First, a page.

Obama: CA, CO, CT, DC, DE, FL, HI, IA, IL, MD, MI, MN, NJ, NJ, NM, NY, NV, OH, OR, PA, RI, VA, VT, WA, WI McCain: AL, AR, AZ, GA, KY, KS, LA, MS, ND, NE, SC, SD TX, UT, WV, WY Too close to call: IN, MO, MT, NC
Illinois Sen. Barack Obama is projected to become the next President of the United States, capping a historic campaign that makes him the first African American president in history.
Obama was greeted by an extended, raucous ovation from tens of thousands of his supporters before his victory speech Tuesday night.
"Americans have sent a message to the world," Obama said, "That we have never been just a collection of individuals or a collection of red states and blue states, we are and always have been the United States of America. ... Change has come to America."
Relating the story of a 106-year-old woman who cast her vote this year, Obama traced the progress of the country over the last century. From recovering from the Civil War, to World War II to overcoming segregation, to putting a man on the moon and beyond.
"America we have come so far, we have seen so much, but there is so much to do," Obama said. "So let us ask ourselves, if our children live long enough to see the next century ... what change will they see? What progress will we have made? This is our chance to answer that call."
Obama also thanked his supporters and family, including his two young daughters.
"Sasha and Malia ... you have earned the new puppy that is coming with us to the White House," he said.
The president-elect acknowledged the tough times he is inheriting, with two wars abroad, an economy sinking into recession, but he promised to pull America from its morass, although he acknowledged doing so would not be easy.
"The road ahead will be long, our climb will be steep," Obama said. "We may not get there in one year or even in one term, but America I have never been more hopeful than I am tonight that we will get there. I promise you, we as a people will get there."
The victory marked a stunning transformation in a country where just over a half-century ago racial segregation was the law of the land in many states. Rep. John Lewis (D-GA), who was a leader during the civil rights movement, seemed close to tears as he discussed the implications of Obama's victory.
"We are a different people -- we are a better people," Lewis said on MSNBC. "We are prepared to lay down our dark past and look toward a bright future."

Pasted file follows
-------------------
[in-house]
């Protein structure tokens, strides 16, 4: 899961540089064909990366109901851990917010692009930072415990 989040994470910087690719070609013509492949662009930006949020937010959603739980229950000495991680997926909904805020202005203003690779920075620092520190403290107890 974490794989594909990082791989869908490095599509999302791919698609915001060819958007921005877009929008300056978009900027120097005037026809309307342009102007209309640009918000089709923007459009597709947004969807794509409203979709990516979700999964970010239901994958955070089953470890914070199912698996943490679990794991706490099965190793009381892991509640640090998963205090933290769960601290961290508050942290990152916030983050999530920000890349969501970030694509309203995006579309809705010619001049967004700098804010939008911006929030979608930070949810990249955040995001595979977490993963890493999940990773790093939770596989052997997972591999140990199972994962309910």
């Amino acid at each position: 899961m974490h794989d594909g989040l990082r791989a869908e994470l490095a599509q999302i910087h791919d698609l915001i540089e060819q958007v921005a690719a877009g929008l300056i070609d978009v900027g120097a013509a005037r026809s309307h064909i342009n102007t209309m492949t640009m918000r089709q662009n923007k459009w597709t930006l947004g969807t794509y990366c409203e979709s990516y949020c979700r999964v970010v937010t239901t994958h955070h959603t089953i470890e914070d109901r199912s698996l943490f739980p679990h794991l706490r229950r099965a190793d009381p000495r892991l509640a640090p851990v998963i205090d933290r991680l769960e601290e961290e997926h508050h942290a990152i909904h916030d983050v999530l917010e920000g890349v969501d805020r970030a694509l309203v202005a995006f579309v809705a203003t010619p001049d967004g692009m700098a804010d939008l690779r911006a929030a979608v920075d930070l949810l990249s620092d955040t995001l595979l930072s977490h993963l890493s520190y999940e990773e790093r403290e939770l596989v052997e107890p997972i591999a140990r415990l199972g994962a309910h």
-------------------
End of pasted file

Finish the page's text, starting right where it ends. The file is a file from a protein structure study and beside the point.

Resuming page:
At 11 p.m. Tuesday night, all the major news networks projected an Obama victory based on an impressive string of upsets in traditionally red states while the Democratic candidate held on to solidly blue states. Tens of thousands of Obama supporters were gathered in Chicago, where Obama was expected to speak around midnight.
As news of Obama's route emerged Tuesday evening, supporters exploded in celebration all over the country. Video of the Obama supporters is available here.
About 20 minutes later, Sen. John McCain, the Republican nominee, conceded the race and pledged to do whatever he could to help Obama lead the country.
The Democratic presidential candidate won a landslide victory, including at least a half-dozen states President Bush carried four years ago. Obama won Ohio, Florida, Virginia, New Mexico, Colorado, Iowa and Nevada as of 11:30 p.m. Remaining states that were too close to call had all been red states in 2004.
Network pundits were all-but calling the election for Obama before 9:30 p.m. Tuesday -- a stark contrast to the nail-biters of 2000 and 2004, where the winner wasn't known until the morning or month after Election Day.
All Obama needs to do is win California, Washington and his home state of Hawaii and he will exceed the 270 electoral votes necessary to win. All three of those states have been considered solidly in Obama's column essentially since the election began.
New Mexico -- another formerly red state -- also was projected to go for Obama.
In Pennslyvania, the state that gave John McCain perhaps his only chance to win, Obama was quickly declared the projected winner.
The win in the Keystone State delivers a massive blow to McCain's campaign, which had spent significant time in the state over the last two weeks.
"The McCain campaign strategy for victory has crashed," MSNBC's Chris Matthes said as soon as the network made its projection.
The Republican candidate's strategy had largely been predicated on his chances to take Pennsylvania from Obama. His failure to do so leaves him an extremely narrow path to victory.
CNN, Fox News and ABC also projected an Obama win in Pennsylvania, once votes began coming in.
Obama also won New Hampshire, further upsetting McCain's hopes of an upset.
Networks projected solidly blue Vermont, Connecticut, New Jersey, Maryland, Delaware, and Massachusetts would remain in Obama's column while Alabama, Georgia, Kentucky, Oklahoma, South Carolina, Tennessee and West Virginia would continue to back the Republican candidate.
Among the most interesting picture was beginning to emerge in Indiana, a state that has been among the most solidly Republican for decades. Obama, from bordering Illinois, was holding close with McCain in early tallies and substantially outperforming John Kerry's showing in the state four years ago. An hour after polls there closed, no votes had yet been tallied in Democratic strongholds like Indianapolis, Bloomington or the state's northwestern counties that border Chicago.
Several others remained too close to call, with Ohio, North Carolina, Florida and Virginia as the most closely watched states of the early poll closings. A few traditionally red states, like Alabama and Missouri, were not projected for McCain as soon as polls closed.
At 11 p.m. polls close in California, Hawaii, Idaho, North Dakota, Oregon and Washington state.